President Lech Kaczyński, his wife and dozens of top political and military figures died when a Polish plane carrying them crashed near Smolensk, western Russia, on April 10, 2010.
The event is commemorated every month in Warsaw with ceremonies including a religious service.
Monday’s observances began with a Catholic Mass attended by Poland's ruling party chief Jarosław Kaczyński, twin brother of the late president, and other prominent conservative politicians, among them Prime Minister Mateusz Morawiecki.
Later in the day, officials laid flowers at a recently unveiled statue commemorating the late President Lech Kaczyński in central Warsaw and at a separate monument unveiled in April to honour all 96 victims of the fatal 2010 Polish presidential plane crash in Russia, the PAP news agency reported.
Those taking part in Monday’s commemorations included former Defence Minister Antoni Macierewicz, who in February 2016 appointed a new team of investigators to look into the disaster.
Reinvestigation in progress
The ruling conservative Law and Justice (PiS) party has long challenged an official report into the 2010 crash issued by Poland’s previous government, which cited a catalogue of errors on the Polish side, while also pointing to errors made by Russian staff at the control tower of Smolensk Military Airport.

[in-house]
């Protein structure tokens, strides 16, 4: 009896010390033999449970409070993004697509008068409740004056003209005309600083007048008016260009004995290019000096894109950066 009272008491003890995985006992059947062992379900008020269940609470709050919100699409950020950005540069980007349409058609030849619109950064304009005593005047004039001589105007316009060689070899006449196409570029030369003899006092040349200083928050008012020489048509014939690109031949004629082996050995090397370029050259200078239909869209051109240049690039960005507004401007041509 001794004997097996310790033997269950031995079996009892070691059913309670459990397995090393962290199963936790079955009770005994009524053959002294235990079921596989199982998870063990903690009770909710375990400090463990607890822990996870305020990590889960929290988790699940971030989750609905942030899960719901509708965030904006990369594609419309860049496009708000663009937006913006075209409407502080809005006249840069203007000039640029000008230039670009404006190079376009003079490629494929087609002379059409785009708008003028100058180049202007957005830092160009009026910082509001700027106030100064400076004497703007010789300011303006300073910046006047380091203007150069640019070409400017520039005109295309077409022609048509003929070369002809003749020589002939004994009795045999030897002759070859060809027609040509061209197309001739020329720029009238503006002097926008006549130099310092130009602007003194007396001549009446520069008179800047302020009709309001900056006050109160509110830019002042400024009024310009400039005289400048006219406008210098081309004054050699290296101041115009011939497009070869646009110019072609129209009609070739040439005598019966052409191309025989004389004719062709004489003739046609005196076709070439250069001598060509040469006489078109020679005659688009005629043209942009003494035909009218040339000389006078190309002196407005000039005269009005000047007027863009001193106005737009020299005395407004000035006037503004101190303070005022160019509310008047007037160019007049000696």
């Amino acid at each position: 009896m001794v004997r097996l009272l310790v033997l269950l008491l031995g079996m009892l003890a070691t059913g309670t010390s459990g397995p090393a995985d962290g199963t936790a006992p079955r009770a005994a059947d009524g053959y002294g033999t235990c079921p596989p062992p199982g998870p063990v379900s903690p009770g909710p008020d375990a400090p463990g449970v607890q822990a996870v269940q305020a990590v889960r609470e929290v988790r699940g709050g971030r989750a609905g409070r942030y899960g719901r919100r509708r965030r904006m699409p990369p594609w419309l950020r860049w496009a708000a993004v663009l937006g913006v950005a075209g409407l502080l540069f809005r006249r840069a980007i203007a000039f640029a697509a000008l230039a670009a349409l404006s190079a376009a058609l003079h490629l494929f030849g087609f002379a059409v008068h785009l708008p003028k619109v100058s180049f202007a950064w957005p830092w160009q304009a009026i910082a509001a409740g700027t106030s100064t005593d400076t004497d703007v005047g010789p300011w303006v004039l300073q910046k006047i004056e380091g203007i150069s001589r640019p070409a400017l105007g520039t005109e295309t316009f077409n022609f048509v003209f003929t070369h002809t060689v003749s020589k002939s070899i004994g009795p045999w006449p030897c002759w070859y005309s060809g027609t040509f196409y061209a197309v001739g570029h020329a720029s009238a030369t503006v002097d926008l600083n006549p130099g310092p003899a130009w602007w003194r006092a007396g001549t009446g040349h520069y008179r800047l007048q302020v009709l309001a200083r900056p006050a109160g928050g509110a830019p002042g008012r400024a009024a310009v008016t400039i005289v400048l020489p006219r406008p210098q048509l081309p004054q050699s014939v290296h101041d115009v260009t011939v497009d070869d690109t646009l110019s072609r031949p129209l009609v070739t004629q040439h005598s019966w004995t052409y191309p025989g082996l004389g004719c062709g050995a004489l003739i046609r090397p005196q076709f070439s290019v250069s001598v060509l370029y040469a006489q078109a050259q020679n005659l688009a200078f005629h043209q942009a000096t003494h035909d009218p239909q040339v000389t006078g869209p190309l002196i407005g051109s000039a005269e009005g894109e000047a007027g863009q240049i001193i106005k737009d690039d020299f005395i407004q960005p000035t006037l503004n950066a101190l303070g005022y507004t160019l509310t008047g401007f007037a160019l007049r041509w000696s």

A Russian report placed all the blame on the Poles.
Law and Justice has launched its own inquiry into the crash which, in initial findings, suggested the plane was probably destroyed by a mid-air explosion, and that Russian air traffic controllers deliberately misled the Polish pilots about their location as the presidential plane approached the runway of the Smolensk military airport in 2010.
In mid-December last year, Macierewicz said that Russia was responsible for the plane crash. He also said that the Polish presidential plane was destroyed by "two explosions."
In January, the new team of investigators appointed by Macierewicz said that the jet’s left wing was destroyed as a result of an explosion on board.
The commission said that the explosion had “several sources” on the plane.
In early February, around-the-clock channel Sky News reported that a British air accident investigator had told it he believed there were explosions on board the Polish president’s plane before its fatal crash in 2010.
On April 10, Jarosław Kaczyński led the 96th and, as he said, the last monthly March of Remembrance for the crash victims through the Polish capital’s Old Town district following a memorial mass at the local St. John's Cathedral.
The Parliamentary Assembly of the Council of Europe in October adopted a resolution calling on Moscow to return the wreckage of the Polish presidential plane.